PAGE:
The Role of Psychology in Bariatric Surgery at Aurora Health Care


Betsy Blair, PsyD

Psychology is an important element in Bariatric Surgery Programs.  Prospective patients attend an information seminar as their first step in the process.  The seminar reviews the process and preparation for surgery, including segments on psychological and nutritional preparation, as well as insurance requirements.  One or both of our surgeons speak as well, describing the various available procedures. Finally, a number of successful bariatric surgery patients talk and share their own experiences.

The prospective patient then makes initial appointments with one of our Registered Dieticians and the Psychologist.  The psychological evaluation consists of a depression and eating disorder screening and an in-depth clinical interview.

The three main components of the psychological evaluation are:

  1. Active versus passive sense of control.  If a patient presents saying “I have no self-control, I need surgery to make me stop eating the wrong foods,” they have a lot of preparation ahead of them. They will need to implement active strategies prior to being approved for surgery.  Motivation and confidence are also assessed.
  2. Emotional eating.  When some describes food as “my friend,” “my reward,” or “my comfort or distraction”, a referral for psychotherapy is usually warranted.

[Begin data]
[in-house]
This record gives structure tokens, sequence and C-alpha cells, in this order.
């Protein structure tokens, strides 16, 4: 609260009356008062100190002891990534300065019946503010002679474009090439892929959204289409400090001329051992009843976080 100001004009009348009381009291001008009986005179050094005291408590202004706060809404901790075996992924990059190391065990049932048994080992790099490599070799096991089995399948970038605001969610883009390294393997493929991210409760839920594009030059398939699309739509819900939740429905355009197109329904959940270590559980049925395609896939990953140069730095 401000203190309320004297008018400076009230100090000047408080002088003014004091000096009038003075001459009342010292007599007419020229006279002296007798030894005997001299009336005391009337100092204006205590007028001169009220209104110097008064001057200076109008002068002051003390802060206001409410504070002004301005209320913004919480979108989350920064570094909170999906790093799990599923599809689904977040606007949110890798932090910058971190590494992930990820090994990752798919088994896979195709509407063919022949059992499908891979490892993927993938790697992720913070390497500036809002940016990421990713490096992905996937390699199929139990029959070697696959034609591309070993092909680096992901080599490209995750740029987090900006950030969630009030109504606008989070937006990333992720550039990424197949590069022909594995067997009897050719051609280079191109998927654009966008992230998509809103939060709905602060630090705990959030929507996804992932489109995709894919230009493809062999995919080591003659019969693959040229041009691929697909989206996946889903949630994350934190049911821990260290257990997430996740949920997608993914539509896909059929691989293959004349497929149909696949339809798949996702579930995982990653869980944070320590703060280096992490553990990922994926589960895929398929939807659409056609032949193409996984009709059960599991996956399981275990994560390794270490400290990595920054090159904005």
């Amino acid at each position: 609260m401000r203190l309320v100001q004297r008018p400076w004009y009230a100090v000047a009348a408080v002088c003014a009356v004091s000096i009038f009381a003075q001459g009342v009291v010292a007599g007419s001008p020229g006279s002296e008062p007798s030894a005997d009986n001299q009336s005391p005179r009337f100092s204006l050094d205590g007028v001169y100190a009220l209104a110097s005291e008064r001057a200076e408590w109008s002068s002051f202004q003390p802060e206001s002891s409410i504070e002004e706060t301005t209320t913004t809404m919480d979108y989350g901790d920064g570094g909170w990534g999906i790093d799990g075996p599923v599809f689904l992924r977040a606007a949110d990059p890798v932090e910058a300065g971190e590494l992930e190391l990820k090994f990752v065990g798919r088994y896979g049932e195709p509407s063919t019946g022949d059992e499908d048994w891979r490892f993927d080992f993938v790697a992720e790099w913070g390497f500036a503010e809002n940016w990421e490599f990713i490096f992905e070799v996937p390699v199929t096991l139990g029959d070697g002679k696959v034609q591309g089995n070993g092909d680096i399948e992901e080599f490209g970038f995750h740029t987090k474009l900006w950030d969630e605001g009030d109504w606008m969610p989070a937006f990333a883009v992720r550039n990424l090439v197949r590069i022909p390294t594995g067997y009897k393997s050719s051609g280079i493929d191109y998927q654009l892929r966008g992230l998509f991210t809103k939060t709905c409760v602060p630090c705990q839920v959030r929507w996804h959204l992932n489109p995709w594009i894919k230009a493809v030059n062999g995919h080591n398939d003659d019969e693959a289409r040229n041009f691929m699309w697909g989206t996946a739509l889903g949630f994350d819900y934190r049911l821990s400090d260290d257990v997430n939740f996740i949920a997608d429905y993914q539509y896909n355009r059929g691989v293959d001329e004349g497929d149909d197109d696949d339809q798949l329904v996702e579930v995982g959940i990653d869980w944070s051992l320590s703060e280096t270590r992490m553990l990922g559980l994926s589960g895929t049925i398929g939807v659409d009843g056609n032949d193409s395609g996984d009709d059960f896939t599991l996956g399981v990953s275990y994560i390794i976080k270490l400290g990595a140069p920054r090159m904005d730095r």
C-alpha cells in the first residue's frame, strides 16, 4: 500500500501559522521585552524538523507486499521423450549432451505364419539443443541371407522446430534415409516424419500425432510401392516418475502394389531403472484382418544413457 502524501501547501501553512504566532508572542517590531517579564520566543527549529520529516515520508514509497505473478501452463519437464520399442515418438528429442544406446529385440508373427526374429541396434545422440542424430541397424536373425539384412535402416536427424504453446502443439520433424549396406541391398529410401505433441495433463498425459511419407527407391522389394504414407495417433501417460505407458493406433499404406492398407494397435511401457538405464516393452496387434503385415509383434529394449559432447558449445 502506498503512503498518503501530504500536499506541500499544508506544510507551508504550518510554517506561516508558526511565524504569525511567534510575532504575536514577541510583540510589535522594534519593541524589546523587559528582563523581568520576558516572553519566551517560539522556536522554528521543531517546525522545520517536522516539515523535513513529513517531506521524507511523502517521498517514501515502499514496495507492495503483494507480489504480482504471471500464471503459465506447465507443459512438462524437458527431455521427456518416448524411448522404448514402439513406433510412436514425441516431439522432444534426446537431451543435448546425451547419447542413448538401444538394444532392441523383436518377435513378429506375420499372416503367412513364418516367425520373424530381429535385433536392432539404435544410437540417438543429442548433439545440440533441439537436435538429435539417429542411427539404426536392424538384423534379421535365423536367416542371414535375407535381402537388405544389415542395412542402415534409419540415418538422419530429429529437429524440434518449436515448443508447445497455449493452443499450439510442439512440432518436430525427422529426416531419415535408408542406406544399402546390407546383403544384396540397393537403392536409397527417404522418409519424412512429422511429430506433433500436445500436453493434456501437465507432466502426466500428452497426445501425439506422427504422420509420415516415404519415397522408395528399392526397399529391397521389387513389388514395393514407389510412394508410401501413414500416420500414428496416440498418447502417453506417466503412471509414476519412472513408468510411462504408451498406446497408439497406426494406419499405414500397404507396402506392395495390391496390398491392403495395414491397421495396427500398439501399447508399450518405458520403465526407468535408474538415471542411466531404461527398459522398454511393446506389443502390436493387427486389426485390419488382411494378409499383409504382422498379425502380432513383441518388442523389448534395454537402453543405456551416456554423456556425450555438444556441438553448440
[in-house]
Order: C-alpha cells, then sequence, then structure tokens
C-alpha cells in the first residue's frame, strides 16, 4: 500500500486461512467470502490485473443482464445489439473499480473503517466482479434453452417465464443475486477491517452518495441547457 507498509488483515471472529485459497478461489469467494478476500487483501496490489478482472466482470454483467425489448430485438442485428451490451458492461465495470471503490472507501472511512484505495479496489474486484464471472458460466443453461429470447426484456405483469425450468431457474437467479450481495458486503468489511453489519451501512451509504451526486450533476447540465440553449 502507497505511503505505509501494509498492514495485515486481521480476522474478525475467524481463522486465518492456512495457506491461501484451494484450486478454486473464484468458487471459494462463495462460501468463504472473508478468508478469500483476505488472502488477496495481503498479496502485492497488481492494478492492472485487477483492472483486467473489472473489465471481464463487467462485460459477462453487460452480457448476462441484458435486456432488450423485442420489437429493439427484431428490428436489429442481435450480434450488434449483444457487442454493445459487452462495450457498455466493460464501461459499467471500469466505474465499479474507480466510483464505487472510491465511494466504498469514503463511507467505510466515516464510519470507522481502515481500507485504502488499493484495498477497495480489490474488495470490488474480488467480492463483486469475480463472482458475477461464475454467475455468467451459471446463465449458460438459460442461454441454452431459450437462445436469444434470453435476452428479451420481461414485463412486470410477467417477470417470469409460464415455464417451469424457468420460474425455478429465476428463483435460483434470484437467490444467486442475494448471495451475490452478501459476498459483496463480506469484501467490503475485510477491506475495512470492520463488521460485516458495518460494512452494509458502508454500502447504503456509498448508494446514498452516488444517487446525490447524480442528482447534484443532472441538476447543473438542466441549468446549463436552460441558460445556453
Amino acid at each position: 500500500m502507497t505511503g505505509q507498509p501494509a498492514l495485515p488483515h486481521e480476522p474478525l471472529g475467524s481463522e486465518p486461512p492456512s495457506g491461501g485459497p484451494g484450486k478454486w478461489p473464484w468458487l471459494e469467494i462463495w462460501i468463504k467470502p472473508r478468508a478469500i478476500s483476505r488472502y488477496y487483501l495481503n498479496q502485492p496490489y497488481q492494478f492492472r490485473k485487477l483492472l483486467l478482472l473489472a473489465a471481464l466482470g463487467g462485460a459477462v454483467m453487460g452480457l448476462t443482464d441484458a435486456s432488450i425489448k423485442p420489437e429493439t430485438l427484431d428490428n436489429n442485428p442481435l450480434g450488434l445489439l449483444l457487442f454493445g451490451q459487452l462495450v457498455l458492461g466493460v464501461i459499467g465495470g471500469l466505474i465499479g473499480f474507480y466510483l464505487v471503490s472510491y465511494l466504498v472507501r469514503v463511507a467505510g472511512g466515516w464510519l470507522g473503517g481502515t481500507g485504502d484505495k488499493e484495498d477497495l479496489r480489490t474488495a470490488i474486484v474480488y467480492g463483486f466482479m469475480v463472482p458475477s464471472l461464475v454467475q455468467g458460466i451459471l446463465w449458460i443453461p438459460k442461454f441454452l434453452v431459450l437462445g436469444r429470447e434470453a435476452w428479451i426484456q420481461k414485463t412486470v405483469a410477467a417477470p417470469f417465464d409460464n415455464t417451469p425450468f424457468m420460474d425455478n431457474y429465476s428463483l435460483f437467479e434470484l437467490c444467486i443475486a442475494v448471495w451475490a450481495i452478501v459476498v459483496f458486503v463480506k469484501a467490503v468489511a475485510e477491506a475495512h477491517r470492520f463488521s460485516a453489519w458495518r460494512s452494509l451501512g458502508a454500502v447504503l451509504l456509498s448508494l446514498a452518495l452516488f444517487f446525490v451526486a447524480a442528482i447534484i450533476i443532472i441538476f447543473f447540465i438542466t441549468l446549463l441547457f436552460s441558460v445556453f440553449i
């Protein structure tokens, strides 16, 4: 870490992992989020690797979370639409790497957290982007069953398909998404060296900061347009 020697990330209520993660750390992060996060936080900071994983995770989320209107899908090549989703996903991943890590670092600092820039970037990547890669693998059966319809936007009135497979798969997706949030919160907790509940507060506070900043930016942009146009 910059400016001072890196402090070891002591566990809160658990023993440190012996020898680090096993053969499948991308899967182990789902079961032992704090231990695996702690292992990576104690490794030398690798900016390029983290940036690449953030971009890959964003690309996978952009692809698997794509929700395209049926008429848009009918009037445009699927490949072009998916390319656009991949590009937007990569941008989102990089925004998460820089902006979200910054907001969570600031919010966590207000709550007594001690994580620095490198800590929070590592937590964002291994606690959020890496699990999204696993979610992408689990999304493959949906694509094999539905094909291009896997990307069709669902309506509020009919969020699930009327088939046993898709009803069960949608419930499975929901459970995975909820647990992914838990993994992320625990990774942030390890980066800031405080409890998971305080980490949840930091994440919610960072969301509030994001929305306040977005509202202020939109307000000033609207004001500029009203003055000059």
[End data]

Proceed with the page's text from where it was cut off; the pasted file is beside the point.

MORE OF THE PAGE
3. Social support.  Unfortunately, many people will describe partners and families as being threatened by the person’s attempts to improve their physical health. We often discuss food from a family-systems perspective, as well as the role of envy or insecurity in relationships.

Levels of readiness:  The majority of patients evaluated are seen only once by the psychologist. Progress is monitored as they work with the Registered Dietician (RD), typically over a six month period.  There is a segment of patients that return for follow-up visits with the program psychologist, most often to help integrate and implement goals developed with the RD.  People who are resistant to a referral to psychotherapy are often followed in this manner.  Patients with a significant psychiatric history, untreated symptoms, those with chaotic and unstable support systems, emotional eating, or history of eating disorders are referred to psychotherapy. The psychological evaluation outlines goals for treatment when a patient is referred.

Case Conference:  The entire team (RD’s, psychologist, RN manager, insurance specialist and surgeon) meet weekly.  Every patient is reviewed and progress is evaluated.  When a patient has met all goals with their RD and psychologist (often based upon feedback from outside providers) then they are considered “cleared” and move on to meet with the surgeon, and have surgery scheduled.

Post-op follow-up

Follow-up with the Registered Dietician and psychologist are standard elements of the program. The patient meets with the RD frequently during the first 12 months following surgery. All postop patients meet with the psychologist six months following surgery. For many patients, this is a time when they are at risk of resuming old habits. For some patients, the 6 month mark is the moment to point out to the patient they are not yet successful with weight loss (eg someone may lose only 10# in the first six months.) In that case the psychologist will try to explore and enhance motivation, identify barriers to weight loss, or recommend more focused treatment.

Support group